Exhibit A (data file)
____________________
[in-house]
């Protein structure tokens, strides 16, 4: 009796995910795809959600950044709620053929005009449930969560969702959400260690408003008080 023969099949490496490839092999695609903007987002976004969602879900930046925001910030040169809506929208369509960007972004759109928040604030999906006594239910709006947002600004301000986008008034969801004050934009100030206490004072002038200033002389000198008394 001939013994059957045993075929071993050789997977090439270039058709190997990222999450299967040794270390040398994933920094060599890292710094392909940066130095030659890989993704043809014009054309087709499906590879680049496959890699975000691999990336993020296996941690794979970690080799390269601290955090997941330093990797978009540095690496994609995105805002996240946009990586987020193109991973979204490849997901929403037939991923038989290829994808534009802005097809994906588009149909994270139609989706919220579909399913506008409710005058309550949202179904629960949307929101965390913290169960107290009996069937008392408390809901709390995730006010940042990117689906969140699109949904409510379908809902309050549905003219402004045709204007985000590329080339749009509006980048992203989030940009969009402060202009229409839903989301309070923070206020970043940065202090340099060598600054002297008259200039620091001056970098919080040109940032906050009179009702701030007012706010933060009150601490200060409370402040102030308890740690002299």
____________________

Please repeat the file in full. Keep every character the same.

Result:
[in-house]
């Protein structure tokens, strides 16, 4: 009796995910795809959600950044709620053929005009449930969560969702959400260690408003008080 023969099949490496490839092999695609903007987002976004969602879900930046925001910030040169809506929208369509960007972004759109928040604030999906006594239910709006947002600004301000986008008034969801004050934009100030206490004072002038200033002389000198008394 001939013994059957045993075929071993050789997977090439270039058709190997990222999450299967040794270390040398994933920094060599890292710094392909940066130095030659890989993704043809014009054309087709499906590879680049496959890699975000691999990336993020296996941690794979970690080799390269601290955090997941330093990797978009540095690496994609995105805002996240946009990586987020193109991973979204490849997901929403037939991923038989290829994808534009802005097809994906588009149909994270139609989706919220579909399913506008409710005058309550949202179904629960949307929101965390913290169960107290009996069937008392408390809901709390995730006010940042990117689906969140699109949904409510379908809902309050549905003219402004045709204007985000590329080339749009509006980048992203989030940009969009402060202009229409839903989301309070923070206020970043940065202090340099060598600054002297008259200039620091001056970098919080040109940032906050009179009702701030007012706010933060009150601490200060409370402040102030308890740690002299």